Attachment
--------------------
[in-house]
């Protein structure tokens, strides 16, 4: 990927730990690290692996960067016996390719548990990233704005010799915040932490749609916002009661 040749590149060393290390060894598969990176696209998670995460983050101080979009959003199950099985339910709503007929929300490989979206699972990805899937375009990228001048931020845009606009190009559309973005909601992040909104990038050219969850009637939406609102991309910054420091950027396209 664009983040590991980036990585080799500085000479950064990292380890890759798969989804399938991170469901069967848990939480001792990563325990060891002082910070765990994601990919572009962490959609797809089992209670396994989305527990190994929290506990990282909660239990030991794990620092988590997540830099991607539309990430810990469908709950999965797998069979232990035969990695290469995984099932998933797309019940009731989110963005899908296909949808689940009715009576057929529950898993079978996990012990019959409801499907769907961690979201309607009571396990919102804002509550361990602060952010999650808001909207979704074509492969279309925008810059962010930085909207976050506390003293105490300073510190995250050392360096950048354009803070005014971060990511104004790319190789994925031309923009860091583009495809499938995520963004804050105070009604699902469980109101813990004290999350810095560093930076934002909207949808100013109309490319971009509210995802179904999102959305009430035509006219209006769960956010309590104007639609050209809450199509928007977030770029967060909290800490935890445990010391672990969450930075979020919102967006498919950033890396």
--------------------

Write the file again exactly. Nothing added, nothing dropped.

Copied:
[in-house]
């Protein structure tokens, strides 16, 4: 990927730990690290692996960067016996390719548990990233704005010799915040932490749609916002009661 040749590149060393290390060894598969990176696209998670995460983050101080979009959003199950099985339910709503007929929300490989979206699972990805899937375009990228001048931020845009606009190009559309973005909601992040909104990038050219969850009637939406609102991309910054420091950027396209 664009983040590991980036990585080799500085000479950064990292380890890759798969989804399938991170469901069967848990939480001792990563325990060891002082910070765990994601990919572009962490959609797809089992209670396994989305527990190994929290506990990282909660239990030991794990620092988590997540830099991607539309990430810990469908709950999965797998069979232990035969990695290469995984099932998933797309019940009731989110963005899908296909949808689940009715009576057929529950898993079978996990012990019959409801499907769907961690979201309607009571396990919102804002509550361990602060952010999650808001909207979704074509492969279309925008810059962010930085909207976050506390003293105490300073510190995250050392360096950048354009803070005014971060990511104004790319190789994925031309923009860091583009495809499938995520963004804050105070009604699902469980109101813990004290999350810095560093930076934002909207949808100013109309490319971009509210995802179904999102959305009430035509006219209006769960956010309590104007639609050209809450199509928007977030770029967060909290800490935890445990010391672990969450930075979020919102967006498919950033890396």